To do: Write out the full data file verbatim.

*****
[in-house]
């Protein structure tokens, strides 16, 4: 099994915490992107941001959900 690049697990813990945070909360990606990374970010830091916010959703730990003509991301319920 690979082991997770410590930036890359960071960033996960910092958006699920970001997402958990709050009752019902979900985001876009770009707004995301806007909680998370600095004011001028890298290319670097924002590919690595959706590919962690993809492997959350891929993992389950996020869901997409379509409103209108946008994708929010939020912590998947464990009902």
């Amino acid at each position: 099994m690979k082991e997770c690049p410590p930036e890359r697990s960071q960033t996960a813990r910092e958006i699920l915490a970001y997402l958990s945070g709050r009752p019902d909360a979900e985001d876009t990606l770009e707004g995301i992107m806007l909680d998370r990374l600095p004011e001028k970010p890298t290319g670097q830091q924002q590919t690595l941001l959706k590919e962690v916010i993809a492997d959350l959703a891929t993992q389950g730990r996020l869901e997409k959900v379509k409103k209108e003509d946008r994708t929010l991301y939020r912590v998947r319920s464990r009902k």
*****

[in-house]
């Protein structure tokens, strides 16, 4: 099994915490992107941001959900 690049697990813990945070909360990606990374970010830091916010959703730990003509991301319920 690979082991997770410590930036890359960071960033996960910092958006699920970001997402958990709050009752019902979900985001876009770009707004995301806007909680998370600095004011001028890298290319670097924002590919690595959706590919962690993809492997959350891929993992389950996020869901997409379509409103209108946008994708929010939020912590998947464990009902």
């Amino acid at each position: 099994m690979k082991e997770c690049p410590p930036e890359r697990s960071q960033t996960a813990r910092e958006i699920l915490a970001y997402l958990s945070g709050r009752p019902d909360a979900e985001d876009t990606l770009e707004g995301i992107m806007l909680d998370r990374l600095p004011e001028k970010p890298t290319g670097q830091q924002q590919t690595l941001l959706k590919e962690v916010i993809a492997d959350l959703a891929t993992q389950g730990r996020l869901e997409k959900v379509k409103k209108e003509d946008r994708t929010l991301y939020r912590v998947r319920s464990r009902k």